Emory law school professor who used ‘n-word’ in class to undergo bias and sensitivity training

Emory University professor Paul Zwier. EMORY UNIVERSITY
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Emory University professor Paul Zwier. EMORY UNIVERSITY

Emory University's law school announced Tuesday a white professor who used the "n-word" in a classroom discussion last month about a racial discrimination case will have to take sensitivity and unconscious bias training.

The professor, Paul Zwier, will also work with student leaders and faculty to create and participate in dialogues focused on racial sensitivity. Additionally, students will not be required for the next two years to take a class with Zwier if there is no choice of another professor.

Zwier apologized in a statement Tuesday for the “harm” he caused. Student leaders organized a unity rally on campus days after the class and there were calls for Zwier to be fired.

Justin Tolston holds a sign demanding Emory University law school professor Paul Zwier be fired for using the n-word in his class during a discussion about a discrimination case. Zwier has since apologized for the use of the word. ERIC STIRGUS / ESTIRGUS@AJC.COM
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Justin Tolston holds a sign demanding Emory University law school professor Paul Zwier be fired for using the n-word in his class during a discussion about a discrimination case. Zwier has since apologized for the use of the word. ERIC STIRGUS / ESTIRGUS@AJC.COM

“I must fully acknowledge what a mistake it was to say the word,” he wrote. “Any attempt to explain ignores the fears and realities of racism that still haunt our society and my responsibility for protecting our community from it. I fell short in discussion of matters that are important for us to understand about the response of the law to changes in evolving views of race in American society.”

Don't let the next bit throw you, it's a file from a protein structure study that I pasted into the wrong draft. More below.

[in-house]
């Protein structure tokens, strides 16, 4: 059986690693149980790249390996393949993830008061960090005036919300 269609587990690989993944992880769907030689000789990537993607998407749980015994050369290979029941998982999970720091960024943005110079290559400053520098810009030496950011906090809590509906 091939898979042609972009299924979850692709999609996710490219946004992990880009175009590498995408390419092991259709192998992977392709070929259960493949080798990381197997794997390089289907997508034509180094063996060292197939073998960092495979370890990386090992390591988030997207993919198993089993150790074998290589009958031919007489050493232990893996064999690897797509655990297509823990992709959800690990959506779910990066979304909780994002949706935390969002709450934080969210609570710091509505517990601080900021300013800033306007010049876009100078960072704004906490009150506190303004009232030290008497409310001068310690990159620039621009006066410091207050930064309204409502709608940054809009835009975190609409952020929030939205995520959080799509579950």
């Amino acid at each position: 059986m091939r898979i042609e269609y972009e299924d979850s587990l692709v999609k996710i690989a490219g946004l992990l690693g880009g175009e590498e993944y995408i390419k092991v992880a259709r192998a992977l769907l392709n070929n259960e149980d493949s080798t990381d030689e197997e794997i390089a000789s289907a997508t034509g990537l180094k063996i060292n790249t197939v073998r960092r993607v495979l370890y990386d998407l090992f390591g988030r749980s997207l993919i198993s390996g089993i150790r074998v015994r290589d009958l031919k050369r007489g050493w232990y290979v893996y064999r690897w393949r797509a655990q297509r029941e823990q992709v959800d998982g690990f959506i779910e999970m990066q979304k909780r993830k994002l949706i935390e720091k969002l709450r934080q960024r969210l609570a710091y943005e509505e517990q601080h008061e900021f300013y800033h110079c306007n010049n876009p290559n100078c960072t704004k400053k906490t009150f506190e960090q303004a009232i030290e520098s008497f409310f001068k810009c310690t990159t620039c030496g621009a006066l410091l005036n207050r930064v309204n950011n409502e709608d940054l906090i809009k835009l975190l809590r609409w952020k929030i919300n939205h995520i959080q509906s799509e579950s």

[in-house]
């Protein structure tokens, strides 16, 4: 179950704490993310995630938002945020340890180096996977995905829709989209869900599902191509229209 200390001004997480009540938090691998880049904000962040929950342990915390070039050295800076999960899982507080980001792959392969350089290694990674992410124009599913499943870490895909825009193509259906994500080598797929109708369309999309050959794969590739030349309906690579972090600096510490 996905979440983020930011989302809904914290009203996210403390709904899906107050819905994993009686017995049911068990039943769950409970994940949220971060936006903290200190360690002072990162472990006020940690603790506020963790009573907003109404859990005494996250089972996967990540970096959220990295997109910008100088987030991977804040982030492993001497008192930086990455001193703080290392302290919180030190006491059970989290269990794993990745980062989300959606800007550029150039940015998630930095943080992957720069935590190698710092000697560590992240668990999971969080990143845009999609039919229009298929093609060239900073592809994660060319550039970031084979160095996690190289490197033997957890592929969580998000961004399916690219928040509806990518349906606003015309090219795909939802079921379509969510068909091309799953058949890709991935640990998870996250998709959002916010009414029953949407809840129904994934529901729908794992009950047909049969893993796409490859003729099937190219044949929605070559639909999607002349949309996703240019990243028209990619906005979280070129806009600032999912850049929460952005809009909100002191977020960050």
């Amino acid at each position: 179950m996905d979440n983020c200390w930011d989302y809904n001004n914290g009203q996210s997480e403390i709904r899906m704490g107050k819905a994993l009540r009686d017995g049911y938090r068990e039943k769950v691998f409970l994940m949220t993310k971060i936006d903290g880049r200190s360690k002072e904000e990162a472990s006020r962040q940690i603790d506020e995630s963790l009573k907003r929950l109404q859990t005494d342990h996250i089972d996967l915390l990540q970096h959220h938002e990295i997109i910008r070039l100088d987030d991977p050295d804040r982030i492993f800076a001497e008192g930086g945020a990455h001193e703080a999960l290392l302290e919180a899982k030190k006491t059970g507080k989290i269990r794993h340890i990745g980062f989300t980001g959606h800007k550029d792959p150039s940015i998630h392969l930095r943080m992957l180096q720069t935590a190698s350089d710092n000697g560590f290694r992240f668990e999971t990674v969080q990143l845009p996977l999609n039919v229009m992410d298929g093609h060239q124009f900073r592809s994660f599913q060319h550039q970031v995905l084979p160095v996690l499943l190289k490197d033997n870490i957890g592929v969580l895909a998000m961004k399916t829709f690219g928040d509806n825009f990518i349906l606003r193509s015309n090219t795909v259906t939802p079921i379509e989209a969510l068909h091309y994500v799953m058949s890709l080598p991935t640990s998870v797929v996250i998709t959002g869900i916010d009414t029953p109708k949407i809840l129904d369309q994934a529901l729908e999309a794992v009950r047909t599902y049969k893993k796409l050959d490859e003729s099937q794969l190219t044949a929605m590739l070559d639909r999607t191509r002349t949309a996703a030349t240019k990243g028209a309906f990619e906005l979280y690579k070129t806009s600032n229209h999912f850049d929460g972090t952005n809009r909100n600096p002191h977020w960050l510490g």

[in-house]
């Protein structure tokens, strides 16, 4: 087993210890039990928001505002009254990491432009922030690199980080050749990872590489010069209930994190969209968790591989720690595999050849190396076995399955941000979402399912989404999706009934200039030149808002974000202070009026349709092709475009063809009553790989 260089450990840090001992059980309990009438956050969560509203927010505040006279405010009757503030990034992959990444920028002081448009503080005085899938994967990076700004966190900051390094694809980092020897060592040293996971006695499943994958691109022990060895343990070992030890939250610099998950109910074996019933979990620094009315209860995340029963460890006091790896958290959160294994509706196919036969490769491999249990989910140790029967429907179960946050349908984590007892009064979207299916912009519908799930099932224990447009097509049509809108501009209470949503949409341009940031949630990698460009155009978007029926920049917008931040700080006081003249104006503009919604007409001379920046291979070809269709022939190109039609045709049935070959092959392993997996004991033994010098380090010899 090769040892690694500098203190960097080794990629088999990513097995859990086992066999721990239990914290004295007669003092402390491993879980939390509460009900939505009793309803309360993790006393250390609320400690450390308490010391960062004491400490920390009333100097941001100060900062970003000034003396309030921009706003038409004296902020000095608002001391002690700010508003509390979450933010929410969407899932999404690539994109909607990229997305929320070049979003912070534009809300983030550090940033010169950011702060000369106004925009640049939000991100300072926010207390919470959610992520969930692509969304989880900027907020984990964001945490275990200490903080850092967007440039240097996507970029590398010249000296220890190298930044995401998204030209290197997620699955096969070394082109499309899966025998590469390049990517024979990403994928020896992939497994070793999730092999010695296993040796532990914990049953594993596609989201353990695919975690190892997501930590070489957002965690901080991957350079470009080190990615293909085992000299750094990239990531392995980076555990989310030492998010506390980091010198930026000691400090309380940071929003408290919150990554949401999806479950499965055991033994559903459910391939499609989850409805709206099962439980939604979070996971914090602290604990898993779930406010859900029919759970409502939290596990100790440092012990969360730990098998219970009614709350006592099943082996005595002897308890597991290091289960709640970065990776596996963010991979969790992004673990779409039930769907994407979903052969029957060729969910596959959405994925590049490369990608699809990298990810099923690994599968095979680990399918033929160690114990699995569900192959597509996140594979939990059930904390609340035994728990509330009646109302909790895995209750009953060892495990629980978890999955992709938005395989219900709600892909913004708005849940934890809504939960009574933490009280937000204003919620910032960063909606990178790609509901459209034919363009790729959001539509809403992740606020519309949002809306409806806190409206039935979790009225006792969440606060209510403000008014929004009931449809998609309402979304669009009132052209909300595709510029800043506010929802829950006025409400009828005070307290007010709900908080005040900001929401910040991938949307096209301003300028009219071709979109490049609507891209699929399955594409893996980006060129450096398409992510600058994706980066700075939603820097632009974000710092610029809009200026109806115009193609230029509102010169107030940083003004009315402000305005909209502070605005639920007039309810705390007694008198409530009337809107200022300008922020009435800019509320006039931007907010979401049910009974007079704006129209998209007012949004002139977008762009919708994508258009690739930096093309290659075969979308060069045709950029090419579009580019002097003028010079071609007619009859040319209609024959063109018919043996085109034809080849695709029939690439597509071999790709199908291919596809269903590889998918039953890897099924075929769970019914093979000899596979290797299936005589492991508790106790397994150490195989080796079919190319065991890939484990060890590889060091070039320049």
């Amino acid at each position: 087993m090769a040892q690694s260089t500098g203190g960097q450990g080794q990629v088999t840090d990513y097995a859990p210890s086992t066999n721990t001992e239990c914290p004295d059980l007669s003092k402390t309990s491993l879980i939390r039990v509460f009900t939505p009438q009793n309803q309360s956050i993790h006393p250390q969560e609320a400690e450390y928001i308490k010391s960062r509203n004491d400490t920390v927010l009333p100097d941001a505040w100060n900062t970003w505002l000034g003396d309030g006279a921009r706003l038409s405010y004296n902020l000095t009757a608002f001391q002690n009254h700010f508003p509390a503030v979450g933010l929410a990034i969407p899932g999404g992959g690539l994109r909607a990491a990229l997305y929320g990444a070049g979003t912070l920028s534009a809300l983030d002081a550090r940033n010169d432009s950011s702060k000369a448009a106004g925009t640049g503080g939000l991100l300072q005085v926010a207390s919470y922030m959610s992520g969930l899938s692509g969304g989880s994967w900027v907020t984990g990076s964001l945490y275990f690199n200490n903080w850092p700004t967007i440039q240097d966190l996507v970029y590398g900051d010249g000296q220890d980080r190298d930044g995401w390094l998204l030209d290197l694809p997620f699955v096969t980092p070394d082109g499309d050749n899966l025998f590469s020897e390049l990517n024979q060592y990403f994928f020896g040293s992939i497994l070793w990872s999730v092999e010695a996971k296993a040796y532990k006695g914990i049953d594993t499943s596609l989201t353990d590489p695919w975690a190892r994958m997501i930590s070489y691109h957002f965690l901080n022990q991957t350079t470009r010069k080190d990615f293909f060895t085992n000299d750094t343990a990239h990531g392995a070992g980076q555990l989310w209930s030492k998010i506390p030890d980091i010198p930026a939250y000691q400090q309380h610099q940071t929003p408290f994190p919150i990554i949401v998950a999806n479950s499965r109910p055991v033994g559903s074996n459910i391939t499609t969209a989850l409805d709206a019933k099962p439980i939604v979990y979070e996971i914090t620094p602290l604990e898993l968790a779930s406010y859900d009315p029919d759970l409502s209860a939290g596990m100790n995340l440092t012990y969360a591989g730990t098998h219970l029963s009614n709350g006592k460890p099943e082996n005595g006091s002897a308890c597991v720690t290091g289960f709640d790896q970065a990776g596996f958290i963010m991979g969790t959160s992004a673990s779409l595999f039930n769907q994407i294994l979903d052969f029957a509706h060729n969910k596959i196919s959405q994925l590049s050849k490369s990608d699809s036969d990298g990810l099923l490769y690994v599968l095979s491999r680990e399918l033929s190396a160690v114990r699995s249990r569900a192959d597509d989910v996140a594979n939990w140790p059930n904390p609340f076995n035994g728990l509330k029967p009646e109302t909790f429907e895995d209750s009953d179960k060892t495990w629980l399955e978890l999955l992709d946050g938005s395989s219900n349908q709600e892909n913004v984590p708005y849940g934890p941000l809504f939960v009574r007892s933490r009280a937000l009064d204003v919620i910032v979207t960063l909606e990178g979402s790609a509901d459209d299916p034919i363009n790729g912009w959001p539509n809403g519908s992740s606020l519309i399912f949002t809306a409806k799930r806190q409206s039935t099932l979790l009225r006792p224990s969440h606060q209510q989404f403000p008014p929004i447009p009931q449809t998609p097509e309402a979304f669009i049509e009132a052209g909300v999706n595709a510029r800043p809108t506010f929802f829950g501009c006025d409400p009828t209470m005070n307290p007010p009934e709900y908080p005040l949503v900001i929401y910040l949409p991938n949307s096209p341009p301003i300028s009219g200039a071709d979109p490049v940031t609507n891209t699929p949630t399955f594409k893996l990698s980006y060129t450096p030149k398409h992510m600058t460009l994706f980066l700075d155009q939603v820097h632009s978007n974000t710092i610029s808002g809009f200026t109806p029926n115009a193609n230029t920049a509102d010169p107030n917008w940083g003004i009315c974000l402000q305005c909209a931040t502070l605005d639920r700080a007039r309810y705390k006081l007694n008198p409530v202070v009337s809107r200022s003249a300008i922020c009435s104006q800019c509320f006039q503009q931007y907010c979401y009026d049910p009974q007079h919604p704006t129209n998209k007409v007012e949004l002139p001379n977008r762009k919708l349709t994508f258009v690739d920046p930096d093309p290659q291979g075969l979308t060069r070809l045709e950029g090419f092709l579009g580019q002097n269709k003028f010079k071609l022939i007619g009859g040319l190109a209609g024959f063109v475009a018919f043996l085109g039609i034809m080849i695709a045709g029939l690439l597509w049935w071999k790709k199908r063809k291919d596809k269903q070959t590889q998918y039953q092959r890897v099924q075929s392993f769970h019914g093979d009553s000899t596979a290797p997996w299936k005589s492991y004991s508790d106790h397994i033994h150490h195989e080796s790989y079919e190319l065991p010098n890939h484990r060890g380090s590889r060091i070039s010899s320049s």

The incident took place during Zwier’s class on Aug. 23. The professor was discussing a 1967 case about an African-American man who was told "a Negro could not be served" at an event. Zwier asked a student while discussing more facts about the case if the man was called the n-word, according to the university. The professor said he initially did not recall using the n-word but said in a letter to faculty that he used the word "rushing at the end of class and should have picked my words more carefully."

Interim law school dean James B. Hughes Jr. said at the end of his statement to students, staff and faculty that the situation presents Emory with an opportunity to draw closer together.

“Let us seize it,” Hughes wrote.

Wrenica Archibald, 24, president of Emory University’s Black Law Student Association, speaks at a unity rally she helped organized after a professor used used a racial slur in his class during a discussion about a discrimination case. ERIC STIRGUS / ESTIRGUS@AJC.COM
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Wrenica Archibald, 24, president of Emory University’s Black Law Student Association, speaks at a unity rally she helped organized after a professor used used a racial slur in his class during a discussion about a discrimination case. ERIC STIRGUS / ESTIRGUS@AJC.COM